An Author and His Books, Steven Rowley

Steven Rowley writes humorous, heartwarming, satisfying fiction that puts a smile on your face

Hi readers,

Most of the books I read are written by female authors. It’s not a conscious choice, it’s just something I have always done; it probably stems from reading Harlequin romances decades ago followed by Judith Krantz, Jackie Collins, Jacqueline Susann and many others which were racier versions of Harlequin romances. When I find a male author that I enjoy reading, I will go back and read all of his backlist and that is exactly what I did with this author. I read the ARC for his most recent book and enjoyed it so much that I read his first two books, one right after the other.

Steven Rowley was born in 1971, grew up in Portland, Maine, and is a graduate of Emerson University. After living on the East Coast for many years, Rowley moved to the Los Angeles area in 1994. He says it took him ten years to get serious about his writing. He spent his early years in LA doing all the touristy things like Mann’s Chinese Theater, the Farmer’s Market on Fairfax, and studio tours, among other “only in Southern California” things to do. To help him write, he took a job at a literary agency and then a studio for marketing and publishing experience. He tried his hand at screenwriting, being a temporary at an entertainment law firm, and nothing was helping him further his writing ambitions and career.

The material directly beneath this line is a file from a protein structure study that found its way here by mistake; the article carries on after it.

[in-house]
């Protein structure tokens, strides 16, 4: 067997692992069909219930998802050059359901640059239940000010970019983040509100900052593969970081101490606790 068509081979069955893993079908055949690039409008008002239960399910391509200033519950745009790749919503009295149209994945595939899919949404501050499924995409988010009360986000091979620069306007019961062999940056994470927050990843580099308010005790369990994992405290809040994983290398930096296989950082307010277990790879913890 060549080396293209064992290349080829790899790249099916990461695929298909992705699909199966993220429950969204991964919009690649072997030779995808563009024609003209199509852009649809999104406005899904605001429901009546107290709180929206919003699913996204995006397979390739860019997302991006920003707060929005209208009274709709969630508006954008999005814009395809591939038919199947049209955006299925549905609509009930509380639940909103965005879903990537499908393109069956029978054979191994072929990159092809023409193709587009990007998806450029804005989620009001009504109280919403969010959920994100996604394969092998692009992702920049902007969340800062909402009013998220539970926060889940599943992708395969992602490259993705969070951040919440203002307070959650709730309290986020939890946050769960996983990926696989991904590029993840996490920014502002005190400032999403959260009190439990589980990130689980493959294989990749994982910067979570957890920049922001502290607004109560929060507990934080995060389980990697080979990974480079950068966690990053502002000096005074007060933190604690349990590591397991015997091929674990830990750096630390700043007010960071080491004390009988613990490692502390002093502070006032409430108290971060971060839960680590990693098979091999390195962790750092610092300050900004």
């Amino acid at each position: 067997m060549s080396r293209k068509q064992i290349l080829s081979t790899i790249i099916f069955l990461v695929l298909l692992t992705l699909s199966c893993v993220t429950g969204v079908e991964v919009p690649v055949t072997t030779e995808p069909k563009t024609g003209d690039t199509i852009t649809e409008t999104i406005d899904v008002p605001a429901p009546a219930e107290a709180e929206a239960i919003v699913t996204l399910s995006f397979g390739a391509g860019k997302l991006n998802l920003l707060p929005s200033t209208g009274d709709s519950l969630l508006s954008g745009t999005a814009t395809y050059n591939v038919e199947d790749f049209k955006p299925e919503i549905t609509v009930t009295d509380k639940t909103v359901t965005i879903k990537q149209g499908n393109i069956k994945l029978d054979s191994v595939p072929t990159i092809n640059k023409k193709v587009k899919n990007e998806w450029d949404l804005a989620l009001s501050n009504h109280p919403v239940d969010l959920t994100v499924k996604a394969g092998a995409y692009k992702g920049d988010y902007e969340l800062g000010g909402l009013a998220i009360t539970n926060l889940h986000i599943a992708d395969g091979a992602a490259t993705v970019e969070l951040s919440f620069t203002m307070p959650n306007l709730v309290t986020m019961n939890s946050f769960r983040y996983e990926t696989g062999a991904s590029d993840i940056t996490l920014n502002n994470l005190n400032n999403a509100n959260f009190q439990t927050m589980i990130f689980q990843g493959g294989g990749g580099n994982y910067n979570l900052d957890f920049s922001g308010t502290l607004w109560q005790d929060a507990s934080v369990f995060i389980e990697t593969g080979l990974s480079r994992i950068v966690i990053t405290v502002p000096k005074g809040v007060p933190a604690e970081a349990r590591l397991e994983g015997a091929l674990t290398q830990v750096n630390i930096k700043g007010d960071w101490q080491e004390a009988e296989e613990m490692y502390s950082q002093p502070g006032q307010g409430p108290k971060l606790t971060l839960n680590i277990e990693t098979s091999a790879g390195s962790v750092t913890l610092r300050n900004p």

That is until his beloved dog Lily died in 2013 of brain cancer, and to help him grieve, he wrote a short story about a dog with an octopus stuck to its head. He says it was odd, but it made sense to him. He turned the short story into a manuscript, Lily and the Octopus. After being rejected by dozens of agents, by chance, the manuscript was given un-agented to an editor at Simon & Schuster. As they say, the rest is history. People say he was an overnight success with his first published book, and his response is “that they don’t see the previous 15 years of writing that it took to achieve his first big writing success.” He lives in Palm Springs with actor and playwright husband Byron Lane.

Let’s get started with his books: